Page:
"I suspected I was just part of a racket at the time. Now I am sure of it. Like all the members of the military profession, I never had a thought of my own until I left the service. My mental faculties remained in suspended animation while I obeyed the orders of higher-ups. This is typical with everyone in the military service.

"I helped make Mexico ... safe for American oil interests in 1914. I helped make Haiti and Cuba a decent place for the National City Bank boys to collect revenues in. I helped in the raping of half a dozen Central American republics for the benefits of Wall Street. ... I helped purify Nicaragua for the international banking house of Brown Brothers in 1909-1912. ... I brought light to the Dominican Republic for American sugar interests in 1916. In China I helped see to it that Standard Oil went its way unmolested.

"During those years, I had, as the boys in the back room would say, a swell racket. Looking back on it, I feel that I could have given Al Capone a few hints. The best he could do was operate his racket in three districts. I operated on three continents."

Today we have other names -- Iraq, Halliburton, Diebold, Rove. We've had two Bush administrations; the first was at best legally questionable, the second possibly elected through voting irregularities in the deciding state and high-tech rigging in others. The stench of war for profit, and of crypto-fascism, is in the air.

Those who discuss this odor are being either ridiculed or ignored by the mainstream media. Perhaps they will be vindicated one day, as Butler was.

Meanwhile, let's honor a real hero, a man who blew the whistle on nascent American fascism.

HISTORICAL SOURCES: Wikipedia; excerpts from an online transcript of a 1933 speech by Smedley D. Butler

Manifesto Joe Is An Underground Writer Living In Texas.

Saturday, May 29, 2010

A Great Song Is Timeless: Frank Sinatra, 'Summer Wind' (1966)

It's been a while since I posted music on this site. This has been an earwig for me for a while, and for better reasons than for worse. Ol' Blue Eyes was certainly no saint, but he also certainly knew his way around a song or two. -- MJ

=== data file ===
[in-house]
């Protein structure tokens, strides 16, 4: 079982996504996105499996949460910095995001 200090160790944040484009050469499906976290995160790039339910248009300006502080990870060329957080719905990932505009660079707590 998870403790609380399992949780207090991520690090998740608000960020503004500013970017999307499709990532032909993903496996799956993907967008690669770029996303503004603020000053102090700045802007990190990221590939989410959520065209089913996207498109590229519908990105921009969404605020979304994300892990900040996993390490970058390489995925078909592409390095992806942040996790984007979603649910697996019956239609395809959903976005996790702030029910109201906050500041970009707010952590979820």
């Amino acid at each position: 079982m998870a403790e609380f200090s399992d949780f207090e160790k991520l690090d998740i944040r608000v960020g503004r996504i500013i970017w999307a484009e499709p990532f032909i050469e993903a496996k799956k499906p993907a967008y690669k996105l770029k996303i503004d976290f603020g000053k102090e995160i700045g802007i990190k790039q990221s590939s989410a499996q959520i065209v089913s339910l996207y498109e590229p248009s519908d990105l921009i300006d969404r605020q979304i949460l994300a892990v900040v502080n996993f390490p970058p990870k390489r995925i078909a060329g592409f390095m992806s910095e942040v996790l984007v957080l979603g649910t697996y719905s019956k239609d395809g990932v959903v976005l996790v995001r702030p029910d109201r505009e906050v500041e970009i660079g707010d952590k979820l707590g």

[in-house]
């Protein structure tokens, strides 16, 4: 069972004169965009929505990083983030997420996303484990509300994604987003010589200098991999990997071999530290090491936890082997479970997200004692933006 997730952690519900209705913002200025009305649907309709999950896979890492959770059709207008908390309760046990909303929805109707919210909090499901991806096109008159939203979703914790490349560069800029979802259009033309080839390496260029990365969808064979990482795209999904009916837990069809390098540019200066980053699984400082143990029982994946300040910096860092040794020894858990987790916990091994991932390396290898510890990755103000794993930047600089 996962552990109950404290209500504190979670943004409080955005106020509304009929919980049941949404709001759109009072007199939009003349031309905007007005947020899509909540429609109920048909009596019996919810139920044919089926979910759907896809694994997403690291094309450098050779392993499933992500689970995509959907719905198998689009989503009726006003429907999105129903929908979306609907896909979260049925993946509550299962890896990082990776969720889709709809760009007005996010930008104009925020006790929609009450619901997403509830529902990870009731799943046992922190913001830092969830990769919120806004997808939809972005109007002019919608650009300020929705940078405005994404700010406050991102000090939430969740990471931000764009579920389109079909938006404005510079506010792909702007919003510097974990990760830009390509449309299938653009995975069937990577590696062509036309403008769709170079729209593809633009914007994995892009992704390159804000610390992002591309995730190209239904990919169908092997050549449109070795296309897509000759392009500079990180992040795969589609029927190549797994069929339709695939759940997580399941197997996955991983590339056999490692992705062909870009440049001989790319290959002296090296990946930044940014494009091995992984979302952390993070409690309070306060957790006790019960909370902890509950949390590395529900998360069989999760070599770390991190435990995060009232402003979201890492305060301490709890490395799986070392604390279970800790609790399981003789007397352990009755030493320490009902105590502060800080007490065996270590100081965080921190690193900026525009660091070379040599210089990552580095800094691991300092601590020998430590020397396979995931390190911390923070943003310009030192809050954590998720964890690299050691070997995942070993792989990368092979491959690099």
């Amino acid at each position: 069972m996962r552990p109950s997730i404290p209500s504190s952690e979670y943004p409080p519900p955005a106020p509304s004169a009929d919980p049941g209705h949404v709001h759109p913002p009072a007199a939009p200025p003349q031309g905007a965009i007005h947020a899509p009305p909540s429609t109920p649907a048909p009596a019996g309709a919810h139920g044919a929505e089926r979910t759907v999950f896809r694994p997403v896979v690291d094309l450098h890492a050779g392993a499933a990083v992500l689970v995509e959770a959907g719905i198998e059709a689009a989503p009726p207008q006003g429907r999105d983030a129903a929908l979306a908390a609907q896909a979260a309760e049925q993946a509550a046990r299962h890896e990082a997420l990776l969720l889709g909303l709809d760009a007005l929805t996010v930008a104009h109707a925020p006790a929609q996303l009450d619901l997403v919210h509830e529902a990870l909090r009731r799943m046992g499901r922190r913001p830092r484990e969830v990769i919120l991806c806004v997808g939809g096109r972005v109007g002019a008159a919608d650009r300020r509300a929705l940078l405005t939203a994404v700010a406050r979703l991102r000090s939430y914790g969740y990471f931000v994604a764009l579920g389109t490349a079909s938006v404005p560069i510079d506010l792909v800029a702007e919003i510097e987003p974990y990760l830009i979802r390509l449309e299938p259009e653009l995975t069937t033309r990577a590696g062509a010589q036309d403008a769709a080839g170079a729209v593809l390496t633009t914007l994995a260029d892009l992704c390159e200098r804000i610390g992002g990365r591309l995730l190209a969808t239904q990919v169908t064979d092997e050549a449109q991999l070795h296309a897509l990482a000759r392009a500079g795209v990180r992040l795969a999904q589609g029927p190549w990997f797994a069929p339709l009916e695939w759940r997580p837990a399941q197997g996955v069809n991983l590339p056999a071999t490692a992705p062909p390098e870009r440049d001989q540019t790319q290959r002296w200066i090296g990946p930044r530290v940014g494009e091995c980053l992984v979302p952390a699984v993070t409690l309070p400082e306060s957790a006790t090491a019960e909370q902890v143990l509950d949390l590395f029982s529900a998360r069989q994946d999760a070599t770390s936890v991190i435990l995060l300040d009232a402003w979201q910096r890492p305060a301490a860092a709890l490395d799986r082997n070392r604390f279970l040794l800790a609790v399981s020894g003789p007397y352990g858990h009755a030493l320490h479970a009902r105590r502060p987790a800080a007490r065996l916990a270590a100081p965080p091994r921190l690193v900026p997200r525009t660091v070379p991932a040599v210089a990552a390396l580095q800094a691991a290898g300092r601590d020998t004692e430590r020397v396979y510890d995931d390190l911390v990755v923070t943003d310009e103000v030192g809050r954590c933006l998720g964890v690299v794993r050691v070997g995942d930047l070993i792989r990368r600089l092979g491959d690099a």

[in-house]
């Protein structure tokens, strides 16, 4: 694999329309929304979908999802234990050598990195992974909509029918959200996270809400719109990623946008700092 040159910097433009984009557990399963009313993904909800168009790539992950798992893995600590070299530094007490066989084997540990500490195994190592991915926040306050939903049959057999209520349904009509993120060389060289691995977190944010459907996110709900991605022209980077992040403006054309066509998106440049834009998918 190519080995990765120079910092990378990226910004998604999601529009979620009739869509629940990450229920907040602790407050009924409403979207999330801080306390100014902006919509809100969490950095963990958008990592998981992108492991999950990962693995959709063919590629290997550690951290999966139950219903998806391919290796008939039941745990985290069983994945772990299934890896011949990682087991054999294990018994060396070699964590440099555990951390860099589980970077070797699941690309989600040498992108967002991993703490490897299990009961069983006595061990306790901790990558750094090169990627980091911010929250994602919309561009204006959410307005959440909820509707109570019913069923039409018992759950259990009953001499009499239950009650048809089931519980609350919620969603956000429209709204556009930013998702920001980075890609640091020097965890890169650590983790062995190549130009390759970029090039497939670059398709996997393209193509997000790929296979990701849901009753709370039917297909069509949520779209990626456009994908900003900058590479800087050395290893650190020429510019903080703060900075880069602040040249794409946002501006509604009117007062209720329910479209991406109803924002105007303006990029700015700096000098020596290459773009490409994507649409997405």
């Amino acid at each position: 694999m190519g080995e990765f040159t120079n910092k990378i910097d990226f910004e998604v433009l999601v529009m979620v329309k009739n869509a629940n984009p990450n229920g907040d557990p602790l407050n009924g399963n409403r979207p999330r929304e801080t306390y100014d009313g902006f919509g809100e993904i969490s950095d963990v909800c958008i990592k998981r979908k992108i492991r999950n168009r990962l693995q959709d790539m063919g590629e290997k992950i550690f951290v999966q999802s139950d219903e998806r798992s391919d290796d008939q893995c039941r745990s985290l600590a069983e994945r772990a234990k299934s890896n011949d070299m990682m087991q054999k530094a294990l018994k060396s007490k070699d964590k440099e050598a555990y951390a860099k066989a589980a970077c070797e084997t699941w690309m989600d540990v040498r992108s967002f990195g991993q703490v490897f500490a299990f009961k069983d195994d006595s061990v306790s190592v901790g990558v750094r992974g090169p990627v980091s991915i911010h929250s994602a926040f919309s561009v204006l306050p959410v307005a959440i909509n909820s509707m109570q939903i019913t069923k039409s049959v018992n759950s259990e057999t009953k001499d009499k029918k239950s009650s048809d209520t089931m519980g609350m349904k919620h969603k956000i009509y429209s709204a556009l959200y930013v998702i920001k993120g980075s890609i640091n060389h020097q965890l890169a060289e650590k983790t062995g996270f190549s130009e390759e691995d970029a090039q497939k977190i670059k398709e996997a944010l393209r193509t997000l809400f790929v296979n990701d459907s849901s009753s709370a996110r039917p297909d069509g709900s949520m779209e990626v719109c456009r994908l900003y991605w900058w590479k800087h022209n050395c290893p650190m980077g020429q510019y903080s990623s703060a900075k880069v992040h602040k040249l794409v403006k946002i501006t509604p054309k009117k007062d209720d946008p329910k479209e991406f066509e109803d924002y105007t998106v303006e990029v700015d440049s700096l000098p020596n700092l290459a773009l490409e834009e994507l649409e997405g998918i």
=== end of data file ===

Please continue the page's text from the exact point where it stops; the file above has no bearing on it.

Songwriters: Bradtke, Hans; Mercer, Johnny; Meier, Heinz

Monday, May 24, 2010

Who Is John Galt (And Why Does He Keep Saying All Those Foolish Things)? Musings On The Rand Paul Controversy

By Manifesto Joe

Why is anyone shocked about Rand Paul, and his views on the Civil Rights Act of 1964? I confess to being a recovering libertarian, and therefore I understand that viewpoint better than most left-leaning people do. It's about absolute property rights.

John Galt, that shadowy character in Ayn Rand's magnum opus Atlas Shrugged, articulated this view about as well as something that silly can be. This is from a Wikipedia article on Rand's 1957 novel:

Atlas Shrugged endorses the belief that a society's best hope rests on adopting a system of pure laissez-faire. Rand's view of the ideal government is expressed by John Galt, who says, "The political system we will build is contained in a single moral premise: no man may obtain any values from others by resorting to physical force," and claims that "no rights can exist without the right to translate one's rights into reality — to think, to work and to keep the results — which means: the right of property." Galt himself lives a life of laissez-faire capitalism as the only way to live consistently with his beliefs.

The obvious extension of this philosophy isn't much of a stretch. Nobody is obligated to pay taxes -- they would come only at the generous sufferance of volunteer property owners who realize they will have to have roads and bridges to drive on. Your neighbors would be theoretically "free" to bury dioxins in their back yards, and you have no say in the matter. A machine shop owner could hire you, require you to furnish your own tools, ignore safety issues -- and when you get hurt, well, tough, buddy. Go home and get well, and maybe we'll see you again some day. Of course, bear in mind that wage slaves are always "free" to change masters.